I never met my grandfather, who left my grandmother widowed for nearly 40 years. She did not remarry but was very good at taking care of herself. I would go along with her when she collected rent from her tenants. I remember one day particularly well, a man’s gnarly long beard poking through a narrowly opened apartment door, his hard weathered voice saying that he couldn’t pay the rent until the next month. Without hesitation, my grandmother walked straight into the apartment—all of five feet tall, tightly girdled and perfectly groomed from head to toe (she never wore a pair of pants in her 98 years of life). She opened the refrigerator to find it fully stocked with beer. In her still strong Italian accent and broken English, she said, “If you-a can buy-a-beer, you can pay-a-me my rent. You pay-a today or you wanna leave-a-tonight?”
These women are my family. But the comment I heard my entire life was “You don’t look Italian.” I am Italian on the inside and a mix of German, Irish, and Persian on the outside. Adopted at birth, I have two mothers. One gave me life, the other gave me love.
In my early 20s, I reunited with my birth mother. But that is another story....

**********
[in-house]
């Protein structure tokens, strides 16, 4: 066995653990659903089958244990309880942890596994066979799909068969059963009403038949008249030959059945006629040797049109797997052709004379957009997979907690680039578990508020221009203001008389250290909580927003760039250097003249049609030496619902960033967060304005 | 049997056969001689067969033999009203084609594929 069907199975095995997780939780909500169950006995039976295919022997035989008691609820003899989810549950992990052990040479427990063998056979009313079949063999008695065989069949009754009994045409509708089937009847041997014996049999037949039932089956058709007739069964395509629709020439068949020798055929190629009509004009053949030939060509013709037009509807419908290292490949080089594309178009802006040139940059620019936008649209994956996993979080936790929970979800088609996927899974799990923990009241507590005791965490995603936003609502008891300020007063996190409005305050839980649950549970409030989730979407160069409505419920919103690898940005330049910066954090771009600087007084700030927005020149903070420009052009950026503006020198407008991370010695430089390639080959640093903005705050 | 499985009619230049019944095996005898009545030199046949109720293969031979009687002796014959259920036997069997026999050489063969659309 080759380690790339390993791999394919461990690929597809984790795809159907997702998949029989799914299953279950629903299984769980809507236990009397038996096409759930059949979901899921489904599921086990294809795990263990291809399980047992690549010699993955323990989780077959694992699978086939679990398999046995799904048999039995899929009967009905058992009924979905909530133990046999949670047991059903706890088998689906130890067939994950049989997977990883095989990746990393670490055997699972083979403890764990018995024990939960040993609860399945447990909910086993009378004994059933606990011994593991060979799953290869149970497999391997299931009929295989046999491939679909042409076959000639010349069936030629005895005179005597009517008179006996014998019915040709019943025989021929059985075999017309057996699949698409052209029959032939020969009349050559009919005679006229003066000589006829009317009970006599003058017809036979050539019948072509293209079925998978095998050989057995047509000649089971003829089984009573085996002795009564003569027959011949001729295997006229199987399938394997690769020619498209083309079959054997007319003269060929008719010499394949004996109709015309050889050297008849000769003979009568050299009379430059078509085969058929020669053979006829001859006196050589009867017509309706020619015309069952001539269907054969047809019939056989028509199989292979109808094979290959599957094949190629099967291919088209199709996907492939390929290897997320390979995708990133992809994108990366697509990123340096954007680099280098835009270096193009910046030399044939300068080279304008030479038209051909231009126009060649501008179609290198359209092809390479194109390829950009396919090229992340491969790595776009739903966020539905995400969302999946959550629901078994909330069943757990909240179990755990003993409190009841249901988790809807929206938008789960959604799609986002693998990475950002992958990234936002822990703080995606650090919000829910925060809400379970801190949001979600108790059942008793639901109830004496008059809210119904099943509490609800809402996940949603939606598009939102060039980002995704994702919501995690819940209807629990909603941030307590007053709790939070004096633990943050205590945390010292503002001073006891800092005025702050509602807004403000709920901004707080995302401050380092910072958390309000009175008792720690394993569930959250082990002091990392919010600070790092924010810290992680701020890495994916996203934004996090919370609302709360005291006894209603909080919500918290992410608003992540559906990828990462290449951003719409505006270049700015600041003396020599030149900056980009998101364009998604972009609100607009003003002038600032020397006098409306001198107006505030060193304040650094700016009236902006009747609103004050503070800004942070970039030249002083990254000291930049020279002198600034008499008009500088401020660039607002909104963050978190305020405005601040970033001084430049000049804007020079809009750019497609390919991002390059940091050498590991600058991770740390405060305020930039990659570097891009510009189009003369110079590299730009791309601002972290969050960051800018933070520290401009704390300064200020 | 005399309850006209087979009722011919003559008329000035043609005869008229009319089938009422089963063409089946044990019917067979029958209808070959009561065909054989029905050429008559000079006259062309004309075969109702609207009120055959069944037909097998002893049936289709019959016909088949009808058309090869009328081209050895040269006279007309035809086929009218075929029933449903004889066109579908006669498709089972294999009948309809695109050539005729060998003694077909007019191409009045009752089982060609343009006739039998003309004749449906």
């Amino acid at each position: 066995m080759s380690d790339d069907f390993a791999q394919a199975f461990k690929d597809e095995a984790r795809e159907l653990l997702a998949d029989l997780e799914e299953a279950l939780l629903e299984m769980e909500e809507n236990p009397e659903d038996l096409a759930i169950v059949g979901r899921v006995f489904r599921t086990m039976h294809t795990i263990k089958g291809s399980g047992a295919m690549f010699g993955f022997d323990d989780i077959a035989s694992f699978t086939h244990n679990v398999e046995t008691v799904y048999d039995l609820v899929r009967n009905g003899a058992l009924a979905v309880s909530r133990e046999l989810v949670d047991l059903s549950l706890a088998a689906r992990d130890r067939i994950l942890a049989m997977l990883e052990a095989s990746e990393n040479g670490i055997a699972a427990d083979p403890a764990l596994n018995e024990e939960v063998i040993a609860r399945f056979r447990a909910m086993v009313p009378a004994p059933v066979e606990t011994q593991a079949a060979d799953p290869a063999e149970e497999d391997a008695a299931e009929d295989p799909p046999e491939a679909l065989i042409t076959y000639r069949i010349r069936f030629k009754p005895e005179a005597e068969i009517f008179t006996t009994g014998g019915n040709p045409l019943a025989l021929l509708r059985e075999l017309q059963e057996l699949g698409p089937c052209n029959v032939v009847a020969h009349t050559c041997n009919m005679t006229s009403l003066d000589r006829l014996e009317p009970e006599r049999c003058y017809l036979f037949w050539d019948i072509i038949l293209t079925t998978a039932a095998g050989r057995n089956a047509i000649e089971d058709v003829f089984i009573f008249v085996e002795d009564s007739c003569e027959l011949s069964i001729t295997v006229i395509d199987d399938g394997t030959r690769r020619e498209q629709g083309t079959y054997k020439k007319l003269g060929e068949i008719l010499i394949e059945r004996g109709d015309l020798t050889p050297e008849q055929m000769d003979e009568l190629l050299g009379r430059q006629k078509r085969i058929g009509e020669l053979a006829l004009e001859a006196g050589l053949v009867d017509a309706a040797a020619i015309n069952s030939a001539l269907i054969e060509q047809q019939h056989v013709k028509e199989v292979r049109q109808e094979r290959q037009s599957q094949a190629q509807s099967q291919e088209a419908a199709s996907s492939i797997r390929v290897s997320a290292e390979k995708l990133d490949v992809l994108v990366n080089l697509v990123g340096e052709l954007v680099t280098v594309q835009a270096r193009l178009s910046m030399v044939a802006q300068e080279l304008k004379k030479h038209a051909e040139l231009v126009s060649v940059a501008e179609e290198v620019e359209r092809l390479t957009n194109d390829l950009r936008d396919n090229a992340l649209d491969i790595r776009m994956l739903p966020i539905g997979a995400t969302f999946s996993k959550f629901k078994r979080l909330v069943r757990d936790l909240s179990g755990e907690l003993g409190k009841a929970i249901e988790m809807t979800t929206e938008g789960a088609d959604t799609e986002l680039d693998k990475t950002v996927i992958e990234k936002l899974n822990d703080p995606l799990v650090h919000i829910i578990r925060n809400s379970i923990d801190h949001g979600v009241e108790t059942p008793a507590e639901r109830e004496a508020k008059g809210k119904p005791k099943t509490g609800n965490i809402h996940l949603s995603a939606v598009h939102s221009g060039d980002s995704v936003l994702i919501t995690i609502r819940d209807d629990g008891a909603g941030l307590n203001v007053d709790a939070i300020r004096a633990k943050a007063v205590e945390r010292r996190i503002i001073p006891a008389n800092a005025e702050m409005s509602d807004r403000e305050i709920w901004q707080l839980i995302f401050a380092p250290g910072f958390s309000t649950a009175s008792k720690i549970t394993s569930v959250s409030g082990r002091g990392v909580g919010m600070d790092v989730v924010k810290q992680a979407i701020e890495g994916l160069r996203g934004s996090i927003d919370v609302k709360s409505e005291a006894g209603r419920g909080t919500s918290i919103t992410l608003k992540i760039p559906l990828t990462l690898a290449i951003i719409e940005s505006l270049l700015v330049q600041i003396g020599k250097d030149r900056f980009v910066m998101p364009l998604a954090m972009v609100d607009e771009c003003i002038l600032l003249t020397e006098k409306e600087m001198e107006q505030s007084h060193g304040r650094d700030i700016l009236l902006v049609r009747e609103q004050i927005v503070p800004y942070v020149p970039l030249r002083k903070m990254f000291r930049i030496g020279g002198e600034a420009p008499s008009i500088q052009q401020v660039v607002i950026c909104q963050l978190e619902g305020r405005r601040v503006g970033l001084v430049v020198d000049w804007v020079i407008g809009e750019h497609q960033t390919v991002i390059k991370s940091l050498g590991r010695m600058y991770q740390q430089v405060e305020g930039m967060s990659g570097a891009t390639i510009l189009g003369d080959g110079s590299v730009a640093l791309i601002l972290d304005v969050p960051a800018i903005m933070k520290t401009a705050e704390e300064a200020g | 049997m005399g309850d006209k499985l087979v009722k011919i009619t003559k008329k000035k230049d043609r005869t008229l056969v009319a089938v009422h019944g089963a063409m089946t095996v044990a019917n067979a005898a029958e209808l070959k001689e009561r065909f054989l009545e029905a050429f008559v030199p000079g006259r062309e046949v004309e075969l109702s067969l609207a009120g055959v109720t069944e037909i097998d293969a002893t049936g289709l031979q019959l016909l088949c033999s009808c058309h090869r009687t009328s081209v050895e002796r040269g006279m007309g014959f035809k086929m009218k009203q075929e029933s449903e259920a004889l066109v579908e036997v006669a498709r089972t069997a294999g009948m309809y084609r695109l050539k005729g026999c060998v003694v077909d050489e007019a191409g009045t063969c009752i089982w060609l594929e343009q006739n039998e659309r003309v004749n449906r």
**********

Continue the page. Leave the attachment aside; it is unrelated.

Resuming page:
12 heaping T. seasoned bread crumbs
1 - 2 T. grated Parmigiano cheese
4 T. chopped fresh parsley
dash of garlic powder
10 T. olive oil, divided
salt and pepper to taste
2 cloves garlic, quartered
Wash and trim artichokes, and turn upside down on towels.
Combine bread crumbs, cheese, parsley, and garlic powder.
Spread leaves of artichokes to loosen, and sprinkle with salt and pepper.
Put about 2 T. of bread crumb mixture in each artichoke, spreading between leaves.
In a pot large enough to hold the artichokes upright, put 1/2 c. water, 1/4 c. olive oil, salt, pepper, and garlic quarters.
Add stuffed artichokes, and drizzle each with 1 T. olive oil.
Cover and cook over low heat for 1 - 2 hours, until outer leaves are tender.
Keep adding water as it evaporates, along with a little more salt and olive oil